Moon Knight, the other other Avenger book that Brian Bendis is writing ended with a bit of a shock today as Count Nefaria allegedly killed supporting cast member Echo by shooting her through the chest with one of his optic rays. Moon Knight and Echo had slowly been undermining the villain's Los Angeles based criminal network and had already defeated the villain once via a power dampener. After Nefaria went after the heroes again, Moon Knight and Echo gained the upper hand through the use of several gadgets provided by Moon Knight's assistant Buck. However, before Moon Knight could finish Nefaria, Nefaria managed to shoot one final beam through Echo, leading the title character to attack the title character in a fit of rage.
Echo was a Bendis creation and first appeared during Bendis' iconic run on Daredevil. A deaf, Native American superhero with photographic reflexes, Echo has been a staple supporting character in many of Bendis' books. However, Moon Knight marks the first time the character has really shined since she her first appearance in Daredevil. This is not the first minority Avenger that Bendis has killed off in one of his series; he also disintegrated Dr. Voodoo in late 2010 in New Avengers shortly after elevating the character to Sorcerer Supreme.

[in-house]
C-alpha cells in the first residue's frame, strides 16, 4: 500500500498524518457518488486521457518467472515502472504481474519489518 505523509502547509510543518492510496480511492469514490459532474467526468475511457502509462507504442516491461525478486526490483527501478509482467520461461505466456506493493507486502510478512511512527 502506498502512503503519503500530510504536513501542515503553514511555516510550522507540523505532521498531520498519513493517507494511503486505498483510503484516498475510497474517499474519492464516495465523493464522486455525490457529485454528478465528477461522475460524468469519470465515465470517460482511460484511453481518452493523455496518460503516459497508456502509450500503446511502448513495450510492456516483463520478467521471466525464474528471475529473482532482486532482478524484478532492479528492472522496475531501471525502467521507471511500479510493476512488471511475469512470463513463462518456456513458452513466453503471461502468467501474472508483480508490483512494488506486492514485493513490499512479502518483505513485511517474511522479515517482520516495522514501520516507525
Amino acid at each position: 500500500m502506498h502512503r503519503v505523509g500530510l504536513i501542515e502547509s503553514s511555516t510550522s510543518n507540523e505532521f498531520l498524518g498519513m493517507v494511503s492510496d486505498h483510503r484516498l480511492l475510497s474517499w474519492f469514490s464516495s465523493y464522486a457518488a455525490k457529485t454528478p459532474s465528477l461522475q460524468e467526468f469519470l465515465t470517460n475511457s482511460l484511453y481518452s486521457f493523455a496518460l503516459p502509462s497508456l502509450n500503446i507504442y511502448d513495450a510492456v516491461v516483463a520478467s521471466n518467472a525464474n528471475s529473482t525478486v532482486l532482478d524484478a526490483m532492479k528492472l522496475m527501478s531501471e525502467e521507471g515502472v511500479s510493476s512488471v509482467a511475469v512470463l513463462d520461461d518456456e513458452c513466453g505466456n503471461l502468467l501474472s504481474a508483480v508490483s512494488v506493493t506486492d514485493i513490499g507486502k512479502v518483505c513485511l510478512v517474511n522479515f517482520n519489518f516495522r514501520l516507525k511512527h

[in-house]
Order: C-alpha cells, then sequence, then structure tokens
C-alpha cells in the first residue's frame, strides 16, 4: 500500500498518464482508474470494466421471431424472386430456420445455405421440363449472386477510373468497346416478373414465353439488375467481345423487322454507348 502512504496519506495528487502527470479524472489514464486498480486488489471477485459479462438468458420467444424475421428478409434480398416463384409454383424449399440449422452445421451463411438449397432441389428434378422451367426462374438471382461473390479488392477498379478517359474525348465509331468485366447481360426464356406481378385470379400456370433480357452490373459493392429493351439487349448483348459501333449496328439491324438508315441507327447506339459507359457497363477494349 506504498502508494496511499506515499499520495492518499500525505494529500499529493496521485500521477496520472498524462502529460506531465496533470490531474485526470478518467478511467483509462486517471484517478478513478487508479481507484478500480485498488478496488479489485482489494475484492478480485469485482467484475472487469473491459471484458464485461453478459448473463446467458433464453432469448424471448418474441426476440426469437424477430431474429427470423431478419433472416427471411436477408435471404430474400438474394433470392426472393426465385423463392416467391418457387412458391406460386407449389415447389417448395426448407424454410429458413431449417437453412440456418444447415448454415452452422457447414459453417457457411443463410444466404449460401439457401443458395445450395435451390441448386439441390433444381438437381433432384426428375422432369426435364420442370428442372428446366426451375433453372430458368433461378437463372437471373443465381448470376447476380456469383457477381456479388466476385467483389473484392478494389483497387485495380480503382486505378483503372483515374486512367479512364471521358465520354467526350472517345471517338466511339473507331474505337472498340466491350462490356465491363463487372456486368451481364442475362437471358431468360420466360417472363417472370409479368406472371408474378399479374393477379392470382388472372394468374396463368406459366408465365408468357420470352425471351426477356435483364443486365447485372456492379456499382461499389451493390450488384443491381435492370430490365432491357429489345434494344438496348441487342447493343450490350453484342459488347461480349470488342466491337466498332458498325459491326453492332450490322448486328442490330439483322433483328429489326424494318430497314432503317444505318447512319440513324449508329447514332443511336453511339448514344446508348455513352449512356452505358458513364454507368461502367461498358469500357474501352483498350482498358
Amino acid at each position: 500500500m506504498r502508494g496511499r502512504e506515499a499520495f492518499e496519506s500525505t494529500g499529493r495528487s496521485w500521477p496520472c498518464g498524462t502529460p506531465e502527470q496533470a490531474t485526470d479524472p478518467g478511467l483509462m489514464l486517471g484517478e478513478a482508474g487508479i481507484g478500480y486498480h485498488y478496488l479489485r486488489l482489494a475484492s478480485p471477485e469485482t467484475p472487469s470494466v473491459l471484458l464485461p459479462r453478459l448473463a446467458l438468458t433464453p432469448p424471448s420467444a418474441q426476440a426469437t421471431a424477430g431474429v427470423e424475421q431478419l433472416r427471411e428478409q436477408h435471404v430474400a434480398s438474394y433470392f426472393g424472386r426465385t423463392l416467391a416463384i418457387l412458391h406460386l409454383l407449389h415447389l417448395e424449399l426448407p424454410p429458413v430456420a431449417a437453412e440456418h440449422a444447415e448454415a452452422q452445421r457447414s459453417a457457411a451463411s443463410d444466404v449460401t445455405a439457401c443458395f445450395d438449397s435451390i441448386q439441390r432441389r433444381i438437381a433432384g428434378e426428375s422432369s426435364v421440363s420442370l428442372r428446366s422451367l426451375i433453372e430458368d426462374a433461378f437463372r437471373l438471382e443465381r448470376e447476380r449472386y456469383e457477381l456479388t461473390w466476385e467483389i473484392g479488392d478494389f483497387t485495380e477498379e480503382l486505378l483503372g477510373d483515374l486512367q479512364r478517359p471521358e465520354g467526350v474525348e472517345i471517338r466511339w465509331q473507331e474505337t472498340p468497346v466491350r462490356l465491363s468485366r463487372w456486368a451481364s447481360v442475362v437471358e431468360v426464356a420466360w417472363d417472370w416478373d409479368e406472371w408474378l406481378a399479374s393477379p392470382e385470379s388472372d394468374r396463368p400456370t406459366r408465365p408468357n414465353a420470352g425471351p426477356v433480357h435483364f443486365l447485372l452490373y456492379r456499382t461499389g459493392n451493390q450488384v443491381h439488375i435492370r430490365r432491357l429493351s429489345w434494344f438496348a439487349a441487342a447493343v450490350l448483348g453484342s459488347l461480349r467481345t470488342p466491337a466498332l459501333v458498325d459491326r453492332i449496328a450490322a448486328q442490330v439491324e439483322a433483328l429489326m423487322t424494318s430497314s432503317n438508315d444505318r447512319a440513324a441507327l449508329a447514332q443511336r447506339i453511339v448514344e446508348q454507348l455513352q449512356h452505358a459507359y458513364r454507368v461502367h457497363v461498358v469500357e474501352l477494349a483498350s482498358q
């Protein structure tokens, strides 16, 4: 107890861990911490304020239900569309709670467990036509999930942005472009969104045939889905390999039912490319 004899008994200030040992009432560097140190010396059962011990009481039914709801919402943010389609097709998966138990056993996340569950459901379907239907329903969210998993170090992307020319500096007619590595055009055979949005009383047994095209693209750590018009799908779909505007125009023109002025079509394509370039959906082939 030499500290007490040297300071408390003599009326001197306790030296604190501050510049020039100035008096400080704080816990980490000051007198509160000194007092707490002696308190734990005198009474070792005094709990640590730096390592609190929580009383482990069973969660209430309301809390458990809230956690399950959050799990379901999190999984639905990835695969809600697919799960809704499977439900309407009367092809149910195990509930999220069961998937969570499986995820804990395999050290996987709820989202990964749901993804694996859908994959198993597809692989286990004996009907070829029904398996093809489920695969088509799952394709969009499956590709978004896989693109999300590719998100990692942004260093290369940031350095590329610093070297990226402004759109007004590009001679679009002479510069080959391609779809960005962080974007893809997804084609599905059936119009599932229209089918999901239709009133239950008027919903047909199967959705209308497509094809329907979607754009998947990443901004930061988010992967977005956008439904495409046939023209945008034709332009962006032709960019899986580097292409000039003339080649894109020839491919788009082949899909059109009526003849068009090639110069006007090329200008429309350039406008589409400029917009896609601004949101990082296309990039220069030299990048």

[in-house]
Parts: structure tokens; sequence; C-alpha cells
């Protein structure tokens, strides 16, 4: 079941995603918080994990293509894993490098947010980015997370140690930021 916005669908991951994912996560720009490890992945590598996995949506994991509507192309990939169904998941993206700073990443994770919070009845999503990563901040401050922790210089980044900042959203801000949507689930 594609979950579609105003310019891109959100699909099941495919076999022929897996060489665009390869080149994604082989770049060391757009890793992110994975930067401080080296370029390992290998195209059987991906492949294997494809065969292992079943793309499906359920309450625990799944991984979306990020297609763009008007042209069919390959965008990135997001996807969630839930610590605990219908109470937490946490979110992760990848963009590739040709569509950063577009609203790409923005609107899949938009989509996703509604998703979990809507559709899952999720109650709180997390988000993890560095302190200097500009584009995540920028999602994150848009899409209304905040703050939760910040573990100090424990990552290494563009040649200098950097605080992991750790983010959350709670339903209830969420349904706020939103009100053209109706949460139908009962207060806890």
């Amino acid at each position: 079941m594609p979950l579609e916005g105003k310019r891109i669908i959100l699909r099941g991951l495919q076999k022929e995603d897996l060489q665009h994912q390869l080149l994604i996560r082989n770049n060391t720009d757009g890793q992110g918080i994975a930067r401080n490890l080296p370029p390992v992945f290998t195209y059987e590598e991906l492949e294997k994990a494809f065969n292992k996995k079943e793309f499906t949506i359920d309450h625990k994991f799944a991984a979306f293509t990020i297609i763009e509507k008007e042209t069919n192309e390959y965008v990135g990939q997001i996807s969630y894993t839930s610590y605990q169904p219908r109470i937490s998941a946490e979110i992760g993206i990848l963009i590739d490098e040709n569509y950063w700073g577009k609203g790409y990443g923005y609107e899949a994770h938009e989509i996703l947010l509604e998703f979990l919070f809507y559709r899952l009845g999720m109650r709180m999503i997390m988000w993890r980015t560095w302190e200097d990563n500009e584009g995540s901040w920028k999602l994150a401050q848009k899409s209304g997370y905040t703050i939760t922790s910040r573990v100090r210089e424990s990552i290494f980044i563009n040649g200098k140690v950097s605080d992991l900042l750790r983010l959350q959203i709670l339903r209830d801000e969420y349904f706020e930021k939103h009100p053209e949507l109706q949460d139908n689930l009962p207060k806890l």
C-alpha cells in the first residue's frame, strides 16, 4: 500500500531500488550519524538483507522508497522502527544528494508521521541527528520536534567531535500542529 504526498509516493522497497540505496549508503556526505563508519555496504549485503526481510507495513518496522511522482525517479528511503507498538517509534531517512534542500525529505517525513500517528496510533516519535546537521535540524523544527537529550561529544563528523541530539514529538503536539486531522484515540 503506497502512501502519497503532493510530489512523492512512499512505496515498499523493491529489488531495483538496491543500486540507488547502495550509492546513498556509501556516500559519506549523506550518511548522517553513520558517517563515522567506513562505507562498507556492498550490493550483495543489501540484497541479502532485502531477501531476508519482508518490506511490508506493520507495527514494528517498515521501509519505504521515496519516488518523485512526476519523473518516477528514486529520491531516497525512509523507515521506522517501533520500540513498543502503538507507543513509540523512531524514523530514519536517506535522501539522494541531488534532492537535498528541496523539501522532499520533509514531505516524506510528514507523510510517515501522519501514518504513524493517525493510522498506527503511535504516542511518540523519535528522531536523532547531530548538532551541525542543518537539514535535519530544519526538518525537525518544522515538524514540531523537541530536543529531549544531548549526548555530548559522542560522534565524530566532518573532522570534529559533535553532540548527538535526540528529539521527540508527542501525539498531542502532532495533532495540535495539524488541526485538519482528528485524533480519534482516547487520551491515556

More Apocalyptic Futures!
Prophet #21 showcased another futuristic world in which mankind is almost entirely absent. Prophet focuses on John Prophet, a human agent awakened from a cryogenic sleep to activate a satellite in space that will in turn reawaken the human species. Having read none of the previous Prophet series (which were part of Rob Liefeld's EXTREME Line), I can say that this series was a very pleasant surprise.
Brandon Graham and Simon Roy's Prophet is a bizarre and fantastic world that's reminds me a lot of Planet of the Apes. Prophet's world is a dangerous one and it's interesting to see how the human has been pre-equipped to survive in such an exotic and unfamiliar landscape. What really hooked me is Graham's explanation of a pod city and it's smell-based caste culture. It showed that Graham's really put a lot of thought into the world and I can't wait to see what else he has in store. If you like futuristic explorers travelling across alien landscapes or simply a well-written comic, check out Prophet.
Gods Battle for Earth!
While DC released a few great books this week (including a disorientingly brilliant issue of Batman), my favorite had to be this week's issue of Wonder Woman, which showcased new versions of Poseidon and Hades. Poseidon is portrayed as a giant sea monster while Hades is depicted as a candle-headed warlord. Both gods are in pursuit of claiming the skies as their new domain but are stopped when Wonder Woman reveals that Hera has already claimed the sky as her own, much to the villainous goddess's surprise.
Wonder Woman remains a treat to read each month and writer Brian Azzarello has really used the reboot to breathe new life into Wonder Woman and her Greek-themed supporting cast. While the Greek gods have always been portrayed rather blandly in past comics, Azzarello has reinvented them into bizarre creatures that neither act nor look human. Instead of being superpowered humans, these gods are otherworldly creatures beyond human comprehension. It's a great concept set back only by the temporary absence of Cliff Chiang. While Troy Akins did an admirable job filling in, I can't wait to see Chiang's depiction of these gods.
Written or Contributed by: F.F. Ambarger, Outhouse Correspondent